Art Fair Show Tips: Making Sales After the Show

by Carolyn Edlund

Fairs and festivals are often the initial contact point with potential collectors. Here’s how to keep communication flowing and sales happening after the show is over.


Art and Craft Show in California


As a show exhibitor, you are in a perfect position to meet many potential collectors, and close sales at the event. But sales don’t always happen the first time a shopper enters your booth. In fact, most sales don’t close on first contact, period. Don’t let those interested people slip through your fingers and walk away forever. Consider in-person meetings at a show to be the beginning of a longer sales cycle, resulting in future transactions.

When you have a truly interested prospect, you know it. They say the right things and their body language indicates that they are serious. You’ve begun the process of introducing them to your work and can see their response. But more needs to be done to get them to the point of becoming a customer.

Turn a warm lead into a hot prospect

During conversations at the show, be proactive with prospects who are interested in a particular piece of art. Take a photo of the art with your cell phone and offer to email it to them with your contact information, price, website link and other information as a reminder of their interest.

That initial discussion gives you a reason to capitalize on their excitement and send an email or make a phone call in the days after the show to see if they are ready to move forward. Then, act accordingly. The customer might need to see the artwork in their own space to feel confident. They might need to speak with their spouse about a large purchase. Or, they may benefit from another conversation with you that is focused on their needs alone. You could arrange to visit their home with some art, invite them to your studio for a personal appointment, or offer to ship the art to them if they are not local.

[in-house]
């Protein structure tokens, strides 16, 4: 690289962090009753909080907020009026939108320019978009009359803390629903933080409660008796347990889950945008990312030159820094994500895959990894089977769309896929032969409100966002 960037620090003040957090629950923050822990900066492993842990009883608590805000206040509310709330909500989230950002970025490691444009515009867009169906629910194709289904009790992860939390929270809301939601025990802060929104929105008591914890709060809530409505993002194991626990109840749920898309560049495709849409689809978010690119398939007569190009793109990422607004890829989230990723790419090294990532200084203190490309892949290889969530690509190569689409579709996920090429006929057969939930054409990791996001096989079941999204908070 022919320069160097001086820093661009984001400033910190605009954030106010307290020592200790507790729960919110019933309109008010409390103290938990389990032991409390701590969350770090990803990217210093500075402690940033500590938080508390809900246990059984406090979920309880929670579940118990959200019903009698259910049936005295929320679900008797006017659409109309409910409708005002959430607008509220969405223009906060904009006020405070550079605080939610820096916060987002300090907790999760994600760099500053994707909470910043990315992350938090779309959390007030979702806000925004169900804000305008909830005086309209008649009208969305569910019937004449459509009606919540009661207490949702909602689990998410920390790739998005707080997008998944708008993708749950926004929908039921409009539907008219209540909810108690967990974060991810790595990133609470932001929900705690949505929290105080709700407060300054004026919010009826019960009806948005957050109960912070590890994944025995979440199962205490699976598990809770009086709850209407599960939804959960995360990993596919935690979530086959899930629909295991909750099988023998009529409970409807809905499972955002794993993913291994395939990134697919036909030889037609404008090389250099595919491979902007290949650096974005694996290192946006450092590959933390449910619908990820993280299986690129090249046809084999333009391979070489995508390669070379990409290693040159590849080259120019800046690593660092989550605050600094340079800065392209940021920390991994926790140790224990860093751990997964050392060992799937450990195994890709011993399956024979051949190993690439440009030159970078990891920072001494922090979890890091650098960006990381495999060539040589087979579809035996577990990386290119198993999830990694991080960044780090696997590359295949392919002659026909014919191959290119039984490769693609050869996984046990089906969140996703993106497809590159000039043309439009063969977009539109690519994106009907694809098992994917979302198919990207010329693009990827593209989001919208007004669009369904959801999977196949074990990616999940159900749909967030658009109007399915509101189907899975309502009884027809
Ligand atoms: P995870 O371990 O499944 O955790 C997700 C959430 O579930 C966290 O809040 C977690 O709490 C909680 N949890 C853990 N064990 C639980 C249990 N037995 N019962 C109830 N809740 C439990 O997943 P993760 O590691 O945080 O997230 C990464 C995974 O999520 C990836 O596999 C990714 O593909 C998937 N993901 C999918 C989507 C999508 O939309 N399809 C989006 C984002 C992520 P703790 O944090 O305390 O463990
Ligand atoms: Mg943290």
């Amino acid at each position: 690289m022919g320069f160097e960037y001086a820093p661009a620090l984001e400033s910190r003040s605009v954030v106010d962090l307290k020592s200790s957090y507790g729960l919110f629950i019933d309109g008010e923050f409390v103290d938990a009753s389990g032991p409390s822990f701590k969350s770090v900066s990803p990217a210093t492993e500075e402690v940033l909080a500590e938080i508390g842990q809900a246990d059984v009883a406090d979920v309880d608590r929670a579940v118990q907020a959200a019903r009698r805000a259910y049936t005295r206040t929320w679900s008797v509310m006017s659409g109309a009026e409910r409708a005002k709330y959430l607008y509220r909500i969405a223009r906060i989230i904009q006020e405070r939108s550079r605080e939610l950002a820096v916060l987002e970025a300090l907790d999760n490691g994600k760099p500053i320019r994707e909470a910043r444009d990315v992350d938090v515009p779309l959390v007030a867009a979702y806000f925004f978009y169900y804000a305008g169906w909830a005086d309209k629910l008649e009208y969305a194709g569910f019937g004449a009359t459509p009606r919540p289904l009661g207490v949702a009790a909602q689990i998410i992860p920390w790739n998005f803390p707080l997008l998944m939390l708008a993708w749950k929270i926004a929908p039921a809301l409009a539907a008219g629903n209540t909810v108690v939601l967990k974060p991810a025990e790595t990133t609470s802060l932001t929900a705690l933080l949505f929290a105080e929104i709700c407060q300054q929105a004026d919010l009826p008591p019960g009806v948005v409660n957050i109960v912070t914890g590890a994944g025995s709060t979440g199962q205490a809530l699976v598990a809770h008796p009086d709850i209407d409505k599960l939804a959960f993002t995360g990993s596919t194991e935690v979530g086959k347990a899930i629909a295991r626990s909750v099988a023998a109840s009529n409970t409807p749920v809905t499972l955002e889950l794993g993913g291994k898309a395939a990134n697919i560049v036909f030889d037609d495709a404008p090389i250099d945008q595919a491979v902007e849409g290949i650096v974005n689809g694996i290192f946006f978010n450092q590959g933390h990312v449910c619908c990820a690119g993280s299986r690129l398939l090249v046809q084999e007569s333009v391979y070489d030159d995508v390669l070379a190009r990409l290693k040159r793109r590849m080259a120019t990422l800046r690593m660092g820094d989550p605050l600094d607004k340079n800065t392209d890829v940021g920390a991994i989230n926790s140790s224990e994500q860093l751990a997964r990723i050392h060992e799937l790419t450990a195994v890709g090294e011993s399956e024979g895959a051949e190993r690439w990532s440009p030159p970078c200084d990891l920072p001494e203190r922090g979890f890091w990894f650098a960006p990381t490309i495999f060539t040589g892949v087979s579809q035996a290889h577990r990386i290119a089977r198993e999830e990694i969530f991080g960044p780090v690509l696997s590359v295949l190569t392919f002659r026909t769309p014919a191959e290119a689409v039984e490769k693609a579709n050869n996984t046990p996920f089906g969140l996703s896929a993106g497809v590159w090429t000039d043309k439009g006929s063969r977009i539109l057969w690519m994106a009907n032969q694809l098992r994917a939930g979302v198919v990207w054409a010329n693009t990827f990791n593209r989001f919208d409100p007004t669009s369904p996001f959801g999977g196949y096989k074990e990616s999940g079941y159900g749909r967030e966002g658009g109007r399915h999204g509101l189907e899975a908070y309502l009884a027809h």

Gather your list

Many fairgoers aren’t planning a purchase; they are just walking the show for enjoyment. Along the way, there will be a lot of visual art for them to process. Turn those lookers into subscribers once they have found your booth, by inviting them to sign up for your mailing list. Have a guestbook handy to capture their name and email, and possibly their street address too. Let them know you never sell your list (because you don’t, right?) and will only reach out occasionally to share news, updates, and more of your exciting work.

Then, communicate with your list, even if it’s small. Send monthly email marketing campaigns. Mail postcards and invitations for your next art walk, open studio or exhibition. Use gorgeous images of your work to bring art into their lives. People love art, and they enjoy knowing artists. A postcard is often saved and acts as a reminder of your work. And quite often, they will make a point to attend your next show where you can reconnect and court them as your newest collectors.

Issue “Calls to Action”

When you reach out to the list you’ve built, ask them to do something. Do you want them to attend a live event? Give them all the information they need and perhaps an incentive, like an invitation to a special cocktail preview before your studio sale opens to the public. Would you like them to view your website? Share your link prominently and let them know you’ve just added a new release of art for them to see. Are you looking for them to follow you on social media? Make it easy, with a link or icon to click.

Don’t give up

Have you ever made a sale to a someone who has been following your work for years? That can happen. Persistence is essential to cultivating long-term prospects who love what you do but are not at the time of need right now. Even if they never buy from you, they can be helpful by telling others about your art and sharing your social media posts. They may even become a friend.


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